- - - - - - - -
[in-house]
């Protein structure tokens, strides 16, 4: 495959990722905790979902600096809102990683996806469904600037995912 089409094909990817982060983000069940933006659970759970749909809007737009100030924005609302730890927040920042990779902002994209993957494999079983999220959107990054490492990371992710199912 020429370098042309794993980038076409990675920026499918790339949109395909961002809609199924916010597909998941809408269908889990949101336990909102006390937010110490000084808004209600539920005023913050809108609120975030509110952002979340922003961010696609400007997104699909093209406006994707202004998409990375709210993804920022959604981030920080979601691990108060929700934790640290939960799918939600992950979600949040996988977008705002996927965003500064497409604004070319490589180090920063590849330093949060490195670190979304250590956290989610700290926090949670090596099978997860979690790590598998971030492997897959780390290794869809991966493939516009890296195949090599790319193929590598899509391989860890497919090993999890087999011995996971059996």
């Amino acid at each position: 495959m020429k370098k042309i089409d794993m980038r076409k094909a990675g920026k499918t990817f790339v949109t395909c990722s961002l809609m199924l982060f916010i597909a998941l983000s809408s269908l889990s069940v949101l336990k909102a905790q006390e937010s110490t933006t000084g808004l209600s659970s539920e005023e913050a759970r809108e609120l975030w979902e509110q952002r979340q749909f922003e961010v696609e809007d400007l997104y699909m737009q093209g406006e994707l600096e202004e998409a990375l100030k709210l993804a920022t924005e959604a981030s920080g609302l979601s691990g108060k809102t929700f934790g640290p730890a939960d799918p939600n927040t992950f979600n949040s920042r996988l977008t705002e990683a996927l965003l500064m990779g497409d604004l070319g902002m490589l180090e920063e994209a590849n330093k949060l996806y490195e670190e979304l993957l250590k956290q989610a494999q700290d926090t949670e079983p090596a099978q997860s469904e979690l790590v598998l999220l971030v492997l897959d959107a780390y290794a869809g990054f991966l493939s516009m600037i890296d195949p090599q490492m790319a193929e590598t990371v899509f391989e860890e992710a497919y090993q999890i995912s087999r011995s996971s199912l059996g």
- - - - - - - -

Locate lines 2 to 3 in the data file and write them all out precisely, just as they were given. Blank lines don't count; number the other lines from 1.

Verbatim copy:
């Protein structure tokens, strides 16, 4: 495959990722905790979902600096809102990683996806469904600037995912 089409094909990817982060983000069940933006659970759970749909809007737009100030924005609302730890927040920042990779902002994209993957494999079983999220959107990054490492990371992710199912 020429370098042309794993980038076409990675920026499918790339949109395909961002809609199924916010597909998941809408269908889990949101336990909102006390937010110490000084808004209600539920005023913050809108609120975030509110952002979340922003961010696609400007997104699909093209406006994707202004998409990375709210993804920022959604981030920080979601691990108060929700934790640290939960799918939600992950979600949040996988977008705002996927965003500064497409604004070319490589180090920063590849330093949060490195670190979304250590956290989610700290926090949670090596099978997860979690790590598998971030492997897959780390290794869809991966493939516009890296195949090599790319193929590598899509391989860890497919090993999890087999011995996971059996």
């Amino acid at each position: 495959m020429k370098k042309i089409d794993m980038r076409k094909a990675g920026k499918t990817f790339v949109t395909c990722s961002l809609m199924l982060f916010i597909a998941l983000s809408s269908l889990s069940v949101l336990k909102a905790q006390e937010s110490t933006t000084g808004l209600s659970s539920e005023e913050a759970r809108e609120l975030w979902e509110q952002r979340q749909f922003e961010v696609e809007d400007l997104y699909m737009q093209g406006e994707l600096e202004e998409a990375l100030k709210l993804a920022t924005e959604a981030s920080g609302l979601s691990g108060k809102t929700f934790g640290p730890a939960d799918p939600n927040t992950f979600n949040s920042r996988l977008t705002e990683a996927l965003l500064m990779g497409d604004l070319g902002m490589l180090e920063e994209a590849n330093k949060l996806y490195e670190e979304l993957l250590k956290q989610a494999q700290d926090t949670e079983p090596a099978q997860s469904e979690l790590v598998l999220l971030v492997l897959d959107a780390y290794a869809g990054f991966l493939s516009m600037i890296d195949p090599q490492m790319a193929e590598t990371v899509f391989e860890e992710a497919y090993q999890i995912s087999r011995s996971s199912l059996g």